Tunisia's emerging democracy
On Oct. 24, the eyes of the Arab world were on Tunisia, where the first contested presidential election in the Arab world took place. Three candidates competed for the support of Tunisian voters: Zein Al Abdeen ben Ali, the sitting president, Abderrahman Tlili of the Democratic Union, and Mohamed Belhaj Amor of the Popular Unity Party.
Although Ben Ali won once again, the election marks a watershed in Arab politics between the autocratic rule of the past and new politics of pluralism.
This contested election did not happen overnight. It was the result of President Ben Ali's tireless efforts to create the necessary economic and social conditions for democracy.
Those conditions began with Ben Ali's commitment to strengthening opposition representation in parliament. His amendment of the electoral laws guaranteed the opposition 20 percent of the seats in parliament. Women won 12 percent of the seats.
Ben Ali's economic reform policies have made Tunisia the envy of neighboring states. Tunisia is the first Arab country to qualify for partnership with the European Union (EU). Given the stringent requirements, Tunisia's economic performance is impressive. Its economic success has been praised by the International Monetary Fund. Economic reform has led to a growing middle class - the guardian of democratic ideas.
Tunisia's social and educational policies have contributed to political pluralism. The government has taken enlightened steps to change the personal status laws, empowering Tunisian women, who enjoy all the rights that women in Western democracies enjoy. This is why most women's organizations endorsed Ben Ali for president.
The Tunisian experiment, however, is not above criticism. Tunisia's exclusion of the Islamists is sometimes cited as a prime example of exclusionary politics. Indeed, in the early 1990s, the Tunisian government was heavy-handed in dealing with the Islamist opposition. But many critics changed their minds as they watched a bloody civil war in neighboring Algeria. With its scant resources, Tunisia could not afford such a price, which crippled oil-rich Algeria.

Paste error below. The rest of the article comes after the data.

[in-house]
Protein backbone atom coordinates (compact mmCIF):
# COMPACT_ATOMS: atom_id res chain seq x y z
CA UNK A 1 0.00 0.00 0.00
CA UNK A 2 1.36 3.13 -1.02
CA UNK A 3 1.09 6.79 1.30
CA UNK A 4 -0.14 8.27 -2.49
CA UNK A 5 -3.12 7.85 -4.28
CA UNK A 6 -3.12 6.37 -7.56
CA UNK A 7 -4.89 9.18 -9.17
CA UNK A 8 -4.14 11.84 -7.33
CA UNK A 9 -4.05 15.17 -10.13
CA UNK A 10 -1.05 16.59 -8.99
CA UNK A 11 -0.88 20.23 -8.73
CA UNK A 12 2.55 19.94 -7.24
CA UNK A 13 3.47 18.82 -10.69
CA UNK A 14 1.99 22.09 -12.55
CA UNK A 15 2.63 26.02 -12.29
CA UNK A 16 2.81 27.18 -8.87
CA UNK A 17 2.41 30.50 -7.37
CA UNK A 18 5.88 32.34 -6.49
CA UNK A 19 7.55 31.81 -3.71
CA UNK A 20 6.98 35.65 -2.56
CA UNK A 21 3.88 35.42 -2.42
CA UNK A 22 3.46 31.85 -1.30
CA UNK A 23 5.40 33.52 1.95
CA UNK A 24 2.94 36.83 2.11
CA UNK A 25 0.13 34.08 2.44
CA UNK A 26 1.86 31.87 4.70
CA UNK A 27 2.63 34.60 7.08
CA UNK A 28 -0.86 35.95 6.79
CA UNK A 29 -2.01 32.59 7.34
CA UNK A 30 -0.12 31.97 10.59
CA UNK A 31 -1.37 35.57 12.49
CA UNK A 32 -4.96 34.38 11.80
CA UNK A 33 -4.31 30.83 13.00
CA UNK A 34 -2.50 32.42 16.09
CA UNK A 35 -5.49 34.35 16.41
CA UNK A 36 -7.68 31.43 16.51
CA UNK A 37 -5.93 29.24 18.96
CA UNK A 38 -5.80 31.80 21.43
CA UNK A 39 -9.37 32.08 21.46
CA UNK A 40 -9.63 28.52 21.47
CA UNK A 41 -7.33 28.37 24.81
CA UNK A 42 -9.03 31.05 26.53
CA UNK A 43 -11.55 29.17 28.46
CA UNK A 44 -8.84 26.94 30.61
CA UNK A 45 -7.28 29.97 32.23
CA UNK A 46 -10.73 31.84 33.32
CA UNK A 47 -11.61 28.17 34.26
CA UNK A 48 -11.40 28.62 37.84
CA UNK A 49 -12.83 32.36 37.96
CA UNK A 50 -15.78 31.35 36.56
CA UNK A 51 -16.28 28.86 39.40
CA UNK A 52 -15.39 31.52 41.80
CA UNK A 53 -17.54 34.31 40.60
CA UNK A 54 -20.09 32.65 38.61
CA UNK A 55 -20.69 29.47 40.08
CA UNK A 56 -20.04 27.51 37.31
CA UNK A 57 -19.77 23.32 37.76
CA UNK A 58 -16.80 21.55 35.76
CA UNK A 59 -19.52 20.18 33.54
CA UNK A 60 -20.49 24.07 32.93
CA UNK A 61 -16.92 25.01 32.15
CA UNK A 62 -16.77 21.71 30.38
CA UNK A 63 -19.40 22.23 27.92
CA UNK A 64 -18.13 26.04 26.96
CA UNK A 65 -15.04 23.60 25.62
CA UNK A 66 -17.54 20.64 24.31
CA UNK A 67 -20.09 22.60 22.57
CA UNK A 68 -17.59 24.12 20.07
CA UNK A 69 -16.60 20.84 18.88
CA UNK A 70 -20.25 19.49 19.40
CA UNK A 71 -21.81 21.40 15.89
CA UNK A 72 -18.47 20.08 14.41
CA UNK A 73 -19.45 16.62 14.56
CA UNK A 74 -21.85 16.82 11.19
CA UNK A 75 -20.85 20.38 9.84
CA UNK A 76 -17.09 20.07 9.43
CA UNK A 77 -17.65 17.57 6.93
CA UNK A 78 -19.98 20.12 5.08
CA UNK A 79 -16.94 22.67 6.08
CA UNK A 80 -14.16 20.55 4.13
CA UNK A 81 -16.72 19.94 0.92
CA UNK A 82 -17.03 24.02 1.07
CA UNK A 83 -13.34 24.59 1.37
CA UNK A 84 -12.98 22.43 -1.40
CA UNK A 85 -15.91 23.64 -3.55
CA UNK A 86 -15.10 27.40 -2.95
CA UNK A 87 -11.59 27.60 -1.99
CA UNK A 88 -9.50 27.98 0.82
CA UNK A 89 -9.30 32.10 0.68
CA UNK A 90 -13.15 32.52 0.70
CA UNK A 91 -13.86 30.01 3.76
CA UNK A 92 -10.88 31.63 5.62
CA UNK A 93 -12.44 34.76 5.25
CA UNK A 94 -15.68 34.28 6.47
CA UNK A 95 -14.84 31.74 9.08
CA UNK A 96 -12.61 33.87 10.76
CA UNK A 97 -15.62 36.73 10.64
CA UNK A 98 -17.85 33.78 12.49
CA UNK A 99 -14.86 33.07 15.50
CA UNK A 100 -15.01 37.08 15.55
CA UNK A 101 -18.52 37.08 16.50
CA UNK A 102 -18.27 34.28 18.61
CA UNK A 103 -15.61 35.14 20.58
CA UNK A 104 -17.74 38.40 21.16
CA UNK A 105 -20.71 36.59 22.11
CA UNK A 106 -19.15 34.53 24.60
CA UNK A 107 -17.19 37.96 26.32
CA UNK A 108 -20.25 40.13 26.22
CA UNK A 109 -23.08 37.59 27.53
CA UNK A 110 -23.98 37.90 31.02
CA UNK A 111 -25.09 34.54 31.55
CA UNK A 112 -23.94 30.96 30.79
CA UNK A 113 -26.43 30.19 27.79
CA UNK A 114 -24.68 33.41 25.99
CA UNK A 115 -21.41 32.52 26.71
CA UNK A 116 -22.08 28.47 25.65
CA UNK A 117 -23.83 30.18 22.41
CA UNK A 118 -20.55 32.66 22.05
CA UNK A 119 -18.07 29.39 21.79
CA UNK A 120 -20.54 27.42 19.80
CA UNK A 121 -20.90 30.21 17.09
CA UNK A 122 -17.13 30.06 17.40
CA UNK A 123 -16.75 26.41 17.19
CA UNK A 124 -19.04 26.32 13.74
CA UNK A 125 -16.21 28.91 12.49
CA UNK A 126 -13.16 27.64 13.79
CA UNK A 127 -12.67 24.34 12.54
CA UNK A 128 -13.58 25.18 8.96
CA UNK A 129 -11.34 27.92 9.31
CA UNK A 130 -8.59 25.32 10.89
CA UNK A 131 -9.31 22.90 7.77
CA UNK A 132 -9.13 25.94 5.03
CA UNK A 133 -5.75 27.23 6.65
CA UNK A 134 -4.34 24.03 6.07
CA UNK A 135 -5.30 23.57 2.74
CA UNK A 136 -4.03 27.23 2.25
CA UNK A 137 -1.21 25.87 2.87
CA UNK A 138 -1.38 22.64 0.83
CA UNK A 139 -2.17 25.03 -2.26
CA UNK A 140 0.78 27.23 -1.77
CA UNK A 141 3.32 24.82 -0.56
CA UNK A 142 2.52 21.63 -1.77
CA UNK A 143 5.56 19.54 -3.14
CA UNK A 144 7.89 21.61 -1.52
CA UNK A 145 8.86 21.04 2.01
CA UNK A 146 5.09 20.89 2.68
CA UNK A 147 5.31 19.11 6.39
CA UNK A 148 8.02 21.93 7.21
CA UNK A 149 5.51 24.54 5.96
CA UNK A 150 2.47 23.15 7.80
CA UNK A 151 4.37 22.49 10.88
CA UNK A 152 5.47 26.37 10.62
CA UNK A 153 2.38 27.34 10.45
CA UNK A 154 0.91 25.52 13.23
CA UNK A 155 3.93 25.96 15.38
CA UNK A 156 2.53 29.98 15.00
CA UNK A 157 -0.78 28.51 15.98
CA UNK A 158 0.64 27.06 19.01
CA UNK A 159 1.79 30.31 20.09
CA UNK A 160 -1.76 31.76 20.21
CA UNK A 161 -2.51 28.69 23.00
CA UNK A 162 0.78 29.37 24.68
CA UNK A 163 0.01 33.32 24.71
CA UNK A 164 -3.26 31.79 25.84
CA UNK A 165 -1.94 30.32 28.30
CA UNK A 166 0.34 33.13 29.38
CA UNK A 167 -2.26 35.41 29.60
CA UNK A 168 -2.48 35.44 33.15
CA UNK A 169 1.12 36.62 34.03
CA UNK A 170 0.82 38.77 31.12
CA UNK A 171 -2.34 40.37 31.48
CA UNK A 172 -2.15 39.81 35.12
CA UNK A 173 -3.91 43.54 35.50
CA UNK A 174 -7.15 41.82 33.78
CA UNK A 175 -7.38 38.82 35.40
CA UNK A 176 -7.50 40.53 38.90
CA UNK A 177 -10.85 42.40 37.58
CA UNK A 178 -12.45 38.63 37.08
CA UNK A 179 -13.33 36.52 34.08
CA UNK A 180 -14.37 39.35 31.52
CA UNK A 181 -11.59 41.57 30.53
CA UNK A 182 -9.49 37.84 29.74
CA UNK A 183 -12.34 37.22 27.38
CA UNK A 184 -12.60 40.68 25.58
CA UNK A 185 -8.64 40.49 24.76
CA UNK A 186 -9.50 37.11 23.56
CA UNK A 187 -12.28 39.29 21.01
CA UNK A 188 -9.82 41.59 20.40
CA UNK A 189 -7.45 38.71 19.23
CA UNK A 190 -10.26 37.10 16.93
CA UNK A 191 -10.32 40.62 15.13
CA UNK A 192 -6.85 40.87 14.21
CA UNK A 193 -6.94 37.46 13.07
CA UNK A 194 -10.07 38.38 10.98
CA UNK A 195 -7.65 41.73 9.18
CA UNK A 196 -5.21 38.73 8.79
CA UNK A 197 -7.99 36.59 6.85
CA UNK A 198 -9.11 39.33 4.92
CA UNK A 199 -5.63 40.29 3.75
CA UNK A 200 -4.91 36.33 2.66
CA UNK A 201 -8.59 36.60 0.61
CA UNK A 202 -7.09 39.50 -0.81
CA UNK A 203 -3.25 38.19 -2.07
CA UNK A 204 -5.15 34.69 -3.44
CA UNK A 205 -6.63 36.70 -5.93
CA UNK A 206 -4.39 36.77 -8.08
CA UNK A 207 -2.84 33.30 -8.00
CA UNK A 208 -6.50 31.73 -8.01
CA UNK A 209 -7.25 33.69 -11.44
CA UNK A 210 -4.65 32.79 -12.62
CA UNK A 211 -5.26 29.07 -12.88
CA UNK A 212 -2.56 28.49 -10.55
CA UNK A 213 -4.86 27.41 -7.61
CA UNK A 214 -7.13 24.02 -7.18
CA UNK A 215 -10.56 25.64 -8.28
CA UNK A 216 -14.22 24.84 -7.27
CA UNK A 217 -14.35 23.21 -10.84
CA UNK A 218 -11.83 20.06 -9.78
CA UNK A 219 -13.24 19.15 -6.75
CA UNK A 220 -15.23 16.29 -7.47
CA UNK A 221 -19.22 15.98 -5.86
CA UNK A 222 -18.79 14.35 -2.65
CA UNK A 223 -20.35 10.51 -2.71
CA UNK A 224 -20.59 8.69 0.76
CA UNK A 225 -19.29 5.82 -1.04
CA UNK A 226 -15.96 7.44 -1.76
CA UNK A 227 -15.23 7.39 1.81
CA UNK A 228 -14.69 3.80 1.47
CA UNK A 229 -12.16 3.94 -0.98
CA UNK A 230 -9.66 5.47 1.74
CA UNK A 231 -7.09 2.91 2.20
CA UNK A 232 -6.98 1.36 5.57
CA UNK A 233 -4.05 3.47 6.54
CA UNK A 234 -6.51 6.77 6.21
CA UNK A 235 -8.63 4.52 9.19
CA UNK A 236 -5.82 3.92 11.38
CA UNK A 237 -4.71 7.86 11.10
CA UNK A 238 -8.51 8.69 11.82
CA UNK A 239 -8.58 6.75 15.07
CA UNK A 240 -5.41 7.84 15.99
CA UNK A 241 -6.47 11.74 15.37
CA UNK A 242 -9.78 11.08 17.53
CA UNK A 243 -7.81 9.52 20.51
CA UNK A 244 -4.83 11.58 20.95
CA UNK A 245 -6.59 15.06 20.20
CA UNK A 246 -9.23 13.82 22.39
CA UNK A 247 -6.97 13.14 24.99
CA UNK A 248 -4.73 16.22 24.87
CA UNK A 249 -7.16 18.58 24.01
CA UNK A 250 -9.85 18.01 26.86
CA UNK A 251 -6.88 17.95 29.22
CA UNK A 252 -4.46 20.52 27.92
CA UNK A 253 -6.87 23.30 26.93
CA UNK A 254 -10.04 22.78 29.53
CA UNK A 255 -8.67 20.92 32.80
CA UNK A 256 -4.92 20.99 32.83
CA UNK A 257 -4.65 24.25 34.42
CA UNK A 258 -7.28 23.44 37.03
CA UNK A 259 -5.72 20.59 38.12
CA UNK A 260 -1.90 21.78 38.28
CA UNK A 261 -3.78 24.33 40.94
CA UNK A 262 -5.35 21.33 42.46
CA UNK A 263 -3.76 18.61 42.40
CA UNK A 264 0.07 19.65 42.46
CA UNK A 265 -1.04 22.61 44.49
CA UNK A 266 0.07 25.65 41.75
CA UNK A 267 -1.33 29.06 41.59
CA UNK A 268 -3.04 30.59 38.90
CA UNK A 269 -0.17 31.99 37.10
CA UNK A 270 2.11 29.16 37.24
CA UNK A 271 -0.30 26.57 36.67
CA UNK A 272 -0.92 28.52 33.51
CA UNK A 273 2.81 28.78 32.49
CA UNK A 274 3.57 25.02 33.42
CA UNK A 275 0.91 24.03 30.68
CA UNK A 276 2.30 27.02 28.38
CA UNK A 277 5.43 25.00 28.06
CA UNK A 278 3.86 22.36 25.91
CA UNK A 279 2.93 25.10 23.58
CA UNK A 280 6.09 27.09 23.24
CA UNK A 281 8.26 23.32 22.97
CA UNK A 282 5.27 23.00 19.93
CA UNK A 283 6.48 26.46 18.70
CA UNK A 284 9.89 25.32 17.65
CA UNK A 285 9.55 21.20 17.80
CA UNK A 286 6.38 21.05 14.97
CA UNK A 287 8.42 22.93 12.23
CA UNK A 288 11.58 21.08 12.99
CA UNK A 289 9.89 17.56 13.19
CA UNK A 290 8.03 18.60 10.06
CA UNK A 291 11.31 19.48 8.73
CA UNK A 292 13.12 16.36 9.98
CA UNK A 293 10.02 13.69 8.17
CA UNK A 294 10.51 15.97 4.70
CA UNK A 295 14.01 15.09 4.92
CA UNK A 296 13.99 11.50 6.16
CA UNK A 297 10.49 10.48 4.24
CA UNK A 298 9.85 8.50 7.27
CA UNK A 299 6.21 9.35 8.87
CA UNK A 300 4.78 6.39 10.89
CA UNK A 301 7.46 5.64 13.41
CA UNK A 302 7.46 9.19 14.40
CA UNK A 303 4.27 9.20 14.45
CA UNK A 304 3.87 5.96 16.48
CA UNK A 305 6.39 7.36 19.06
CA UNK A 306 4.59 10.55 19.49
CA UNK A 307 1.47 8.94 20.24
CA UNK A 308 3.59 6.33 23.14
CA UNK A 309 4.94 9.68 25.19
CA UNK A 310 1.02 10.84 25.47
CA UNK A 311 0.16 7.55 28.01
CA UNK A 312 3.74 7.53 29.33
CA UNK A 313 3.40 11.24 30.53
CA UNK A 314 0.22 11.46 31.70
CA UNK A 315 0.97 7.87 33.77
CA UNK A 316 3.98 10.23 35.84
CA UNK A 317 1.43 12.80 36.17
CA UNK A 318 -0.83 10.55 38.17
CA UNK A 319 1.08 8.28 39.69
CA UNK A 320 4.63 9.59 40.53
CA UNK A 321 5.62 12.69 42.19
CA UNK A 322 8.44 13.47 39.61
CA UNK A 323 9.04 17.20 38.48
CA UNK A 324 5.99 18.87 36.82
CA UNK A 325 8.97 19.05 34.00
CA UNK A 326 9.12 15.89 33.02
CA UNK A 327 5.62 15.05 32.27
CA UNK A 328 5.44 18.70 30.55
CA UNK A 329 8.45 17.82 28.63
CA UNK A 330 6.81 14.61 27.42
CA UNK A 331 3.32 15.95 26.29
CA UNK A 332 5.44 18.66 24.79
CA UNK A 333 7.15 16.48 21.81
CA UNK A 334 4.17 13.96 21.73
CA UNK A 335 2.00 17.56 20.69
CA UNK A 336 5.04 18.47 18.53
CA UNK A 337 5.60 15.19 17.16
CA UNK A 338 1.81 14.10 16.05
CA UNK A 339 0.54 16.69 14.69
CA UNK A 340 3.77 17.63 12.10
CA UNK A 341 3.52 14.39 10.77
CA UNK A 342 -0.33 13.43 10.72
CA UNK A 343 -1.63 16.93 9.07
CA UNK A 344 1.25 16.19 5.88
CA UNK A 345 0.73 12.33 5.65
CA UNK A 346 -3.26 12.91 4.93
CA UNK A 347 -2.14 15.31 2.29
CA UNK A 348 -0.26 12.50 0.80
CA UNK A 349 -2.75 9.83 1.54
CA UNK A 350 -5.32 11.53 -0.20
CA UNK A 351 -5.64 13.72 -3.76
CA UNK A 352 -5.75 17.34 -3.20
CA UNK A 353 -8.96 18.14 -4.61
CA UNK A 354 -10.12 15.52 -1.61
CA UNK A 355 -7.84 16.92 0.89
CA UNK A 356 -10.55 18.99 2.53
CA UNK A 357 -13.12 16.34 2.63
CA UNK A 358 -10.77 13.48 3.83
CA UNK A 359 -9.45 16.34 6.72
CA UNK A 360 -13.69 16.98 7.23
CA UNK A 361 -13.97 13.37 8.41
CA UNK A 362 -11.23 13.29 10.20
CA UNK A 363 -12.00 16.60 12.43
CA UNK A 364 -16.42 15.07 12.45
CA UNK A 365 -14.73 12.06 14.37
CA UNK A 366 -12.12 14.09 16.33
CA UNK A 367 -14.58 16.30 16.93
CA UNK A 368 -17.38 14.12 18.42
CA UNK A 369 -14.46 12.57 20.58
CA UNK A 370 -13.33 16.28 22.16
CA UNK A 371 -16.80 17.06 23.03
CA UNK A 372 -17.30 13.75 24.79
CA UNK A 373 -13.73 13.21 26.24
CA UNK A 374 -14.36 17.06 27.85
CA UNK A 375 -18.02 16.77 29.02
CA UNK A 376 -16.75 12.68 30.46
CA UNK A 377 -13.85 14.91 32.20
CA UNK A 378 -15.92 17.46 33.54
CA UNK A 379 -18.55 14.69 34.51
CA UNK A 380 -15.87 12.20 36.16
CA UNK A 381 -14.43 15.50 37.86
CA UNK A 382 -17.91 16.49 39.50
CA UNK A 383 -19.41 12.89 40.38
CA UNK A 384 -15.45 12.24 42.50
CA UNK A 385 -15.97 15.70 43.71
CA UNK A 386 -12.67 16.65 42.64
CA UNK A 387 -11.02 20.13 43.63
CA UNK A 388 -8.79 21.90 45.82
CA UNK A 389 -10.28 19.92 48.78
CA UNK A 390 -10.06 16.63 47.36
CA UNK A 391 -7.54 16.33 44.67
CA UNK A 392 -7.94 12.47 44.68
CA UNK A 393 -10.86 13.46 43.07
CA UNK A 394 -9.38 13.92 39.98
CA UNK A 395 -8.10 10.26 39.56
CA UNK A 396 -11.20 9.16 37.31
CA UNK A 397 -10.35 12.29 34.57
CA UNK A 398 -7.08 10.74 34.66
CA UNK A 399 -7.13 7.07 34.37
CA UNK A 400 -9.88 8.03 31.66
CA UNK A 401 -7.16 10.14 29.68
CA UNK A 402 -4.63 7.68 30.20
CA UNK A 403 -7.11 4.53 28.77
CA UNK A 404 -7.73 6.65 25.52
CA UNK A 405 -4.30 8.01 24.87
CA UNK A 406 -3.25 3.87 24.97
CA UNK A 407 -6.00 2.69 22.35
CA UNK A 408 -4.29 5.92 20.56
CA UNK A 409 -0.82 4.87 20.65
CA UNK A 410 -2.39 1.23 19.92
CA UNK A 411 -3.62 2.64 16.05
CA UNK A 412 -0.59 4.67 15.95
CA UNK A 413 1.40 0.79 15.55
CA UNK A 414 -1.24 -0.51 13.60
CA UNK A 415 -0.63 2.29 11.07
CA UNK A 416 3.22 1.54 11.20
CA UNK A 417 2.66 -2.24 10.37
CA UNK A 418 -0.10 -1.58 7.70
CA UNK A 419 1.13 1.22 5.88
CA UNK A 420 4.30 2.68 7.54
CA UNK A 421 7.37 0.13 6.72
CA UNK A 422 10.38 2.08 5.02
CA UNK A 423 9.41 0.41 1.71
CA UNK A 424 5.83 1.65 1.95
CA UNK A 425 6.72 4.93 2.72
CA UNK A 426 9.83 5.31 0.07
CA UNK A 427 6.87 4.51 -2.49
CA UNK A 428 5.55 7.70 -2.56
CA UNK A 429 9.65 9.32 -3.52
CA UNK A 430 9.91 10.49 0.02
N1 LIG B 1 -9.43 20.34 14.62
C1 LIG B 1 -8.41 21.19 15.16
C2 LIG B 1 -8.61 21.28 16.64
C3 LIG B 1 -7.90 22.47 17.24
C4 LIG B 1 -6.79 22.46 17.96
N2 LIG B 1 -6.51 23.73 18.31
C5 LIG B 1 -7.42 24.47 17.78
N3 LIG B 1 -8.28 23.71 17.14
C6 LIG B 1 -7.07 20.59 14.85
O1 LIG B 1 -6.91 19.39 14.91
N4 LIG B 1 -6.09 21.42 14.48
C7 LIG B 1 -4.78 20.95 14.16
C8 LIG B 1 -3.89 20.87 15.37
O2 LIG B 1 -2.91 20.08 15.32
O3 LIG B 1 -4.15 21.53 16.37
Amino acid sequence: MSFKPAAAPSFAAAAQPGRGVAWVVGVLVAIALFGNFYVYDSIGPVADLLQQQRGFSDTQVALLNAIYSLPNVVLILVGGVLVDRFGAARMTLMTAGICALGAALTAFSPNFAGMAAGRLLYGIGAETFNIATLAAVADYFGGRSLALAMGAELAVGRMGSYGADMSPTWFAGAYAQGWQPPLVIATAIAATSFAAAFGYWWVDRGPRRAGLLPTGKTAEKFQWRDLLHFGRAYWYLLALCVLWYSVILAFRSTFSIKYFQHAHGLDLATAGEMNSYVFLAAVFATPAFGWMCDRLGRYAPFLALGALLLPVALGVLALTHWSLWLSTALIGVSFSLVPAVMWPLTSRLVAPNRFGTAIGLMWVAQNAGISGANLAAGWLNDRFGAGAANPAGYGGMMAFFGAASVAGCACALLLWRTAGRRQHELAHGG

New, independent media in the Arab world, coupled with greater Internet access, also contributed to making this election transcend the boundaries of a small North African nation. Novelty alone made the three-way race in Tunisia a lead story on Arab TV screens. Hence the Tunisian election is likely to have a lasting impact on Arab political culture. Regardless of whether or not the Tunisian experiment with democracy is successful over time, it will affect politics in the region. It is impossible to erase these new democratic images from the Arab consciousness. Tunisia has broken the taboo.
The Tunisian elections come at a time when the Arabs are watching the rest of the world become democratic while their region lags. Nothing is more urgent in the Arab world today than democracy and a peaceful transfer of power from the older generation to the younger one. Many aging Arab leaders have failed to create conditions or mechanisms for a peaceful, democratic transfer of power.
This need became palpable last year when three Arab rulers left the scene in Jordan, Bahrain, and Morocco. Transitions went rather smoothly due to the nature of monarchies, but this is less likely to be true in the Arab republics.
One probable outcome of the Tunisian election is that it will become more difficult for an Arab leader to win a presidency without a contest. Arab presidents no longer can take their publics for granted. If they want to win, they'll have to follow the example of Ben Ali. Tunisia's message to any Arab leader who wants to win his people over is: Create better economic conditions for your own people, have a serious political and economic program, don't neglect new media like the the Internet in campaigning, and fight to win the hearts of voters.
*Mamoun Fandy, a professor of politics at Georgetown University, in Washington, was in Tunisia during the elections.
(c) Copyright 1999. The Christian Science Publishing Society